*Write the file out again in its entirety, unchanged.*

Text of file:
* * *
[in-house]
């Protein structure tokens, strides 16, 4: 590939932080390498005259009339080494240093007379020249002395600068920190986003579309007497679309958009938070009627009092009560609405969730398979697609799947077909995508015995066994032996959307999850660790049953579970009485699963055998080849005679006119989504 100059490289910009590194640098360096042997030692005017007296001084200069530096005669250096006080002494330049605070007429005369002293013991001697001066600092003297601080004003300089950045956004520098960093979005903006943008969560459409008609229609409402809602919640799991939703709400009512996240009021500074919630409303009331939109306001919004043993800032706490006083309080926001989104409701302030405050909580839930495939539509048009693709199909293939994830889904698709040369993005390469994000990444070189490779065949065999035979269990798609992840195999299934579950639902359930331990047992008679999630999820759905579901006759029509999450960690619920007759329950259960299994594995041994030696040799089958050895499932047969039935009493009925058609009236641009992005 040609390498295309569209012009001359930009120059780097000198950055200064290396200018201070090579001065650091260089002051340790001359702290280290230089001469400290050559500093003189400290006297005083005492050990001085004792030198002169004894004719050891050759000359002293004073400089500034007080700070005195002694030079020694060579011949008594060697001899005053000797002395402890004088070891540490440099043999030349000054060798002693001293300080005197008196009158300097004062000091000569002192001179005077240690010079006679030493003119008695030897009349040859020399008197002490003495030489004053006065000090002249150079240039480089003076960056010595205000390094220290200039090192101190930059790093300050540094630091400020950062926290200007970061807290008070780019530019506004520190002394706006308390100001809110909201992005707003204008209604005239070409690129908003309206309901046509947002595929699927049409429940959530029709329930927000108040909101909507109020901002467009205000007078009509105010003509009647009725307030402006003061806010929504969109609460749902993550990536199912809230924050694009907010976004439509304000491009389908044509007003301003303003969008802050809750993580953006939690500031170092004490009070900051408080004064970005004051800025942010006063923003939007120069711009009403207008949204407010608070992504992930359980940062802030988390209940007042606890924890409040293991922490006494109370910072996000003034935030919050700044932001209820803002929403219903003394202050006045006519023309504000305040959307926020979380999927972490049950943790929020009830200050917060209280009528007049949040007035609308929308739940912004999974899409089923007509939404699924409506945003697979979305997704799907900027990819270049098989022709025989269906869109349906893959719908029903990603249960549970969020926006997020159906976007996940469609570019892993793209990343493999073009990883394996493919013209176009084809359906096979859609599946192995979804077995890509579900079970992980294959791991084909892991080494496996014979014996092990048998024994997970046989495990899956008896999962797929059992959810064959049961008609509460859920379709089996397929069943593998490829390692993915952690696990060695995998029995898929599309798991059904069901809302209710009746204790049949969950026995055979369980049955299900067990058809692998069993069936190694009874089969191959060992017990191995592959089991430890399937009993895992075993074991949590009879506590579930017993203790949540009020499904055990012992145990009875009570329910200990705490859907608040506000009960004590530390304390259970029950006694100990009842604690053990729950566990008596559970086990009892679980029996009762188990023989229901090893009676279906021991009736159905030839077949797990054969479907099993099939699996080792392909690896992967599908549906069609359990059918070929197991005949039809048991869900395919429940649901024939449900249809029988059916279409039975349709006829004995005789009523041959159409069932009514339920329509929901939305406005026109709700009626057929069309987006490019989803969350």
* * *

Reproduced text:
[in-house]
């Protein structure tokens, strides 16, 4: 590939932080390498005259009339080494240093007379020249002395600068920190986003579309007497679309958009938070009627009092009560609405969730398979697609799947077909995508015995066994032996959307999850660790049953579970009485699963055998080849005679006119989504 100059490289910009590194640098360096042997030692005017007296001084200069530096005669250096006080002494330049605070007429005369002293013991001697001066600092003297601080004003300089950045956004520098960093979005903006943008969560459409008609229609409402809602919640799991939703709400009512996240009021500074919630409303009331939109306001919004043993800032706490006083309080926001989104409701302030405050909580839930495939539509048009693709199909293939994830889904698709040369993005390469994000990444070189490779065949065999035979269990798609992840195999299934579950639902359930331990047992008679999630999820759905579901006759029509999450960690619920007759329950259960299994594995041994030696040799089958050895499932047969039935009493009925058609009236641009992005 040609390498295309569209012009001359930009120059780097000198950055200064290396200018201070090579001065650091260089002051340790001359702290280290230089001469400290050559500093003189400290006297005083005492050990001085004792030198002169004894004719050891050759000359002293004073400089500034007080700070005195002694030079020694060579011949008594060697001899005053000797002395402890004088070891540490440099043999030349000054060798002693001293300080005197008196009158300097004062000091000569002192001179005077240690010079006679030493003119008695030897009349040859020399008197002490003495030489004053006065000090002249150079240039480089003076960056010595205000390094220290200039090192101190930059790093300050540094630091400020950062926290200007970061807290008070780019530019506004520190002394706006308390100001809110909201992005707003204008209604005239070409690129908003309206309901046509947002595929699927049409429940959530029709329930927000108040909101909507109020901002467009205000007078009509105010003509009647009725307030402006003061806010929504969109609460749902993550990536199912809230924050694009907010976004439509304000491009389908044509007003301003303003969008802050809750993580953006939690500031170092004490009070900051408080004064970005004051800025942010006063923003939007120069711009009403207008949204407010608070992504992930359980940062802030988390209940007042606890924890409040293991922490006494109370910072996000003034935030919050700044932001209820803002929403219903003394202050006045006519023309504000305040959307926020979380999927972490049950943790929020009830200050917060209280009528007049949040007035609308929308739940912004999974899409089923007509939404699924409506945003697979979305997704799907900027990819270049098989022709025989269906869109349906893959719908029903990603249960549970969020926006997020159906976007996940469609570019892993793209990343493999073009990883394996493919013209176009084809359906096979859609599946192995979804077995890509579900079970992980294959791991084909892991080494496996014979014996092990048998024994997970046989495990899956008896999962797929059992959810064959049961008609509460859920379709089996397929069943593998490829390692993915952690696990060695995998029995898929599309798991059904069901809302209710009746204790049949969950026995055979369980049955299900067990058809692998069993069936190694009874089969191959060992017990191995592959089991430890399937009993895992075993074991949590009879506590579930017993203790949540009020499904055990012992145990009875009570329910200990705490859907608040506000009960004590530390304390259970029950006694100990009842604690053990729950566990008596559970086990009892679980029996009762188990023989229901090893009676279906021991009736159905030839077949797990054969479907099993099939699996080792392909690896992967599908549906069609359990059918070929197991005949039809048991869900395919429940649901024939449900249809029988059916279409039975349709006829004995005789009523041959159409069932009514339920329509929901939305406005026109709700009626057929069309987006490019989803969350």